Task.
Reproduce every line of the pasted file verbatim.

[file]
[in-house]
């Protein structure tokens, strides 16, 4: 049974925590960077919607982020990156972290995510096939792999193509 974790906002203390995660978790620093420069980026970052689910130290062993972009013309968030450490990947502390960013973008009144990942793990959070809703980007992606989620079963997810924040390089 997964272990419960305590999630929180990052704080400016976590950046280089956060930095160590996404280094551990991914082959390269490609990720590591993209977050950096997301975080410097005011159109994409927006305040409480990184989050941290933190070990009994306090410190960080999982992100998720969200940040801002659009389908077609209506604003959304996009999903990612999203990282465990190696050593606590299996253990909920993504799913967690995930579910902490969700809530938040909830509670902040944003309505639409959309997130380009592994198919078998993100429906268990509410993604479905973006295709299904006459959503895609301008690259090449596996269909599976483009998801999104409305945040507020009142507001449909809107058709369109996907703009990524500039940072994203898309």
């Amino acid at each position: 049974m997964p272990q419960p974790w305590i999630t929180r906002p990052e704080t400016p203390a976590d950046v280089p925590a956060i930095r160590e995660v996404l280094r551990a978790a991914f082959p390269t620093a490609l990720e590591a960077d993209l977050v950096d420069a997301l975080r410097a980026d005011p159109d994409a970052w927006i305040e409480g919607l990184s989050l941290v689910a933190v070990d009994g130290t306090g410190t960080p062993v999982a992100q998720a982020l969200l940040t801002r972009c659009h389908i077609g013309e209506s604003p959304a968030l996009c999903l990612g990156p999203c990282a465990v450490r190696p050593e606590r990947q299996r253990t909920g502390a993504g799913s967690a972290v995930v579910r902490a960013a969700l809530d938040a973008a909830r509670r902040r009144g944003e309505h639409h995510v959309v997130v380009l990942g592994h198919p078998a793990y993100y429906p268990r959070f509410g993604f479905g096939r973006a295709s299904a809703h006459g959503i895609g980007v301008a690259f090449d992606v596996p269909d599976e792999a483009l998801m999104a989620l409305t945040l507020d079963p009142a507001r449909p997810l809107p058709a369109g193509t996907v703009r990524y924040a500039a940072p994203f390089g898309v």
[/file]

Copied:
[in-house]
């Protein structure tokens, strides 16, 4: 049974925590960077919607982020990156972290995510096939792999193509 974790906002203390995660978790620093420069980026970052689910130290062993972009013309968030450490990947502390960013973008009144990942793990959070809703980007992606989620079963997810924040390089 997964272990419960305590999630929180990052704080400016976590950046280089956060930095160590996404280094551990991914082959390269490609990720590591993209977050950096997301975080410097005011159109994409927006305040409480990184989050941290933190070990009994306090410190960080999982992100998720969200940040801002659009389908077609209506604003959304996009999903990612999203990282465990190696050593606590299996253990909920993504799913967690995930579910902490969700809530938040909830509670902040944003309505639409959309997130380009592994198919078998993100429906268990509410993604479905973006295709299904006459959503895609301008690259090449596996269909599976483009998801999104409305945040507020009142507001449909809107058709369109996907703009990524500039940072994203898309």
């Amino acid at each position: 049974m997964p272990q419960p974790w305590i999630t929180r906002p990052e704080t400016p203390a976590d950046v280089p925590a956060i930095r160590e995660v996404l280094r551990a978790a991914f082959p390269t620093a490609l990720e590591a960077d993209l977050v950096d420069a997301l975080r410097a980026d005011p159109d994409a970052w927006i305040e409480g919607l990184s989050l941290v689910a933190v070990d009994g130290t306090g410190t960080p062993v999982a992100q998720a982020l969200l940040t801002r972009c659009h389908i077609g013309e209506s604003p959304a968030l996009c999903l990612g990156p999203c990282a465990v450490r190696p050593e606590r990947q299996r253990t909920g502390a993504g799913s967690a972290v995930v579910r902490a960013a969700l809530d938040a973008a909830r509670r902040r009144g944003e309505h639409h995510v959309v997130v380009l990942g592994h198919p078998a793990y993100y429906p268990r959070f509410g993604f479905g096939r973006a295709s299904a809703h006459g959503i895609g980007v301008a690259f090449d992606v596996p269909d599976e792999a483009l998801m999104a989620l409305t945040l507020d079963p009142a507001r449909p997810l809107p058709a369109g193509t996907v703009r990524y924040a500039a940072p994203f390089g898309v």